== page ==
TV review: Toast of London

Steven Toast (Matt Berry) is an actor. He is not a very good actor or, indeed, a very good person. He is arrogant, short-tempered and a womaniser. He has no real sense of humour and doesn’t even seem to fully understand what a joke is. He has odd gaps in his knowledge: for example, he has never heard of ten-pin-bowling or Benedict Cumberbatch. For these reasons and more, he sorely tries the patience of his agent, Jane Plough (rhymes with “fluff”), played by Doon Mackichan.

He is the creation of star Matt Berry and co-writer Arthur Mathews. Three series of the sitcom ran on Channel 4 between 2013 and 2015 and are now on Netflix. A fourth series is on its way.

Most episodes of Toast begin in the same way; with Toast in a studio where he reluctantly fulfils a range of voice over commitments. This is one thing the real life Berry and the fictional Toast have in common (aside from both having a surname which is also a type of foodstuff): Berry, previously a star of The IT Crowd and subsequently a regular in vampire-based TV mockumentary, What We Do In The Shadows, has a gift for projecting his voice in an unusual and comedic way. Although his voice is now very recognisable, he has been recording voice overs, both serious and funny, for years.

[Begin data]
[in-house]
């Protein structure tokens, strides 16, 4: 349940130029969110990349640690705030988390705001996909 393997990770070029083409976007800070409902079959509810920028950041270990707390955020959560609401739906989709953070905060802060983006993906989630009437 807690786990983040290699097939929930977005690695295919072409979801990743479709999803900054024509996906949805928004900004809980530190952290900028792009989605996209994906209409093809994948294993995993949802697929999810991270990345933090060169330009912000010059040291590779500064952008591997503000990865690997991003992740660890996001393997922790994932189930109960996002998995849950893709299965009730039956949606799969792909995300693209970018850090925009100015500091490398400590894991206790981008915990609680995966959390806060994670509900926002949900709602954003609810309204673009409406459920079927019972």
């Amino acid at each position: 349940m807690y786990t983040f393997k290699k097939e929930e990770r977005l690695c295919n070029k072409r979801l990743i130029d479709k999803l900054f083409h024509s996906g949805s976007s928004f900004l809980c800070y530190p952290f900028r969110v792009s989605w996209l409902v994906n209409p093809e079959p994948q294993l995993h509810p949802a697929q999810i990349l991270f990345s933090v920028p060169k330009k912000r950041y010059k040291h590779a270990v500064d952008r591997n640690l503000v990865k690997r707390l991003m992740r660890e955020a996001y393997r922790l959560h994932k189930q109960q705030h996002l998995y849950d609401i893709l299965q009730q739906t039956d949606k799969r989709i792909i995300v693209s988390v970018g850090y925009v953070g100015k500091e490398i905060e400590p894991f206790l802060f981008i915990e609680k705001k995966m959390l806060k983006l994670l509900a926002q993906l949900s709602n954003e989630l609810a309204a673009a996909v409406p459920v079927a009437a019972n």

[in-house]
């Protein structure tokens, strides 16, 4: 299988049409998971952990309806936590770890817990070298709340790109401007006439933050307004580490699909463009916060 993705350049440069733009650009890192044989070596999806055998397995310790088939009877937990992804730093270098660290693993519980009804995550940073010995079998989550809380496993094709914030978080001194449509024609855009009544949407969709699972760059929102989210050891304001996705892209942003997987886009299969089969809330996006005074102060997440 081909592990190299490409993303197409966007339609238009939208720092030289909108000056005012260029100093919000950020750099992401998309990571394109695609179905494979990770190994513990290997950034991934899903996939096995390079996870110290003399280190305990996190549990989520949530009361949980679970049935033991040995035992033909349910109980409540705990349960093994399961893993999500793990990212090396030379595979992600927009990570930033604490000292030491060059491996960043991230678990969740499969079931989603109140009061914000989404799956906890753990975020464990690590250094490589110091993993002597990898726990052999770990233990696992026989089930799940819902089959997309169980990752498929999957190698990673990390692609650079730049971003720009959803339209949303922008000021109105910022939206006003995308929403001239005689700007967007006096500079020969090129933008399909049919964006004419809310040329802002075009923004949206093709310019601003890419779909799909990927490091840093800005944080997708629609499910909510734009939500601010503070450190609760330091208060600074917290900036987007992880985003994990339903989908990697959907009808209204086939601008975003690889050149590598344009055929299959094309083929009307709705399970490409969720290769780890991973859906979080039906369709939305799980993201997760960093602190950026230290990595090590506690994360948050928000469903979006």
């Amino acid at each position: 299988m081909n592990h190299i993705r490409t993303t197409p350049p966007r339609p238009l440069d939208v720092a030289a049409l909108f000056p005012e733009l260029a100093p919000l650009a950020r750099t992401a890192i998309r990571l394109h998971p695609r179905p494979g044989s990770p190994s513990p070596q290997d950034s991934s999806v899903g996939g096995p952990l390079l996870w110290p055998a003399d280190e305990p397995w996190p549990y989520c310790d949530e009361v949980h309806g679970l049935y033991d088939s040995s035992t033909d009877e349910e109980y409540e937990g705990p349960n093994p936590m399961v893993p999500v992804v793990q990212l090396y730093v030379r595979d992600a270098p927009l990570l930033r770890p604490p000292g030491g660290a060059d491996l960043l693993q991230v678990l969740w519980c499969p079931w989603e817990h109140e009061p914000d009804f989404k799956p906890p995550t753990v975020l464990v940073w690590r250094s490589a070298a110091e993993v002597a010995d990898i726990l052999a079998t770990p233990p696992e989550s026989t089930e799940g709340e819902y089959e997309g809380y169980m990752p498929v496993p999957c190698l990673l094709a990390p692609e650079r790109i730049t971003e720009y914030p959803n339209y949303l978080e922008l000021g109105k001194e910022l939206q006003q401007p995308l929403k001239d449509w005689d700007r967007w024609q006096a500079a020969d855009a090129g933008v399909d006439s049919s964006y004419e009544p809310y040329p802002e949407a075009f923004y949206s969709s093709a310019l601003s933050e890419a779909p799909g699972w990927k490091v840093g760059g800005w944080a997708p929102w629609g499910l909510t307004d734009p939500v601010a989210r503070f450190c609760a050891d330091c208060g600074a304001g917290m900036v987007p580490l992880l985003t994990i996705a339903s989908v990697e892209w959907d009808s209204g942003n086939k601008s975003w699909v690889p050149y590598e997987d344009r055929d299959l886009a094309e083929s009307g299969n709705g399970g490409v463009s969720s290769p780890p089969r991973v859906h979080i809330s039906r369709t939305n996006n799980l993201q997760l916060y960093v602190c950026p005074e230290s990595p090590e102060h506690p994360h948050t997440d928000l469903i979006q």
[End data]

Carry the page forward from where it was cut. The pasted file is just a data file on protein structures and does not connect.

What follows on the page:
These studio scenes provide some of the funniest moments in the series. At one point, Toast is inexplicably required to say “YES!” over and over again into the microphone. This may not sound funny, but is: trust me, few people can infuse the word “yes” with as much fury and gutso than Matt Berry.

Toast’s other voice over assignments include recording orders for a submarine, (including the sinister, “fire the nuclear weapons” delivered in a variety of accents) and dubbing a gay porno film.

Toast’s world is peopled by many strange characters. He lives with Ed (Robert Bathurst), a retired actor, living off royalties and permanently in his dressing gown. Toast’s brother Blair Toast (Adrian Lukis) meanwhile, is extremely reactionary and has a military background. He always refers to Toast as “Toast” rather than “Steven,” even though he is called “Toast” himself.

Then there is Toast’s nemesis, Ray Purchase (Harry Peacock), also an actor who wears a white suit, in contrast to Toast, who always wears black. The two despise each other, no doubt in part, because Toast is openly sleeping with Purchase’s wife, always referred to as “Mrs. Purchase” (Tracy–Ann Oberman).

The cast is excellent. Berry’s House of Fools’ co-star Morgana Robinson appears at different times in three different roles and Vic and Bob make appearances. There are also an impressive range of cameos. Amanda Donohoe plays Toast’s faithless ex-wife while Brian Blessed, Timothy West, Jude Law, Jon Hamm, Peter Davison and Michael Ball all make appearances.

The series is not quite set in the real world: even the people sitting in the background in Toast’s pub are dressed bizarrely and the deaths of Bob Monkhouse and Francis Bacon, as well as the fact, the Globe Theatre burnt down in the 17th century, are deliberately ignored.

Personally, I could have done with fewer musical interludes from Berry. Although I enjoyed the theme tune (which he composed) and the version of Ghost Town by the Specials which he performs in one episode (now sadly removed), too many of his songs are too melancholy in tone for what is essentially a zany comedy series.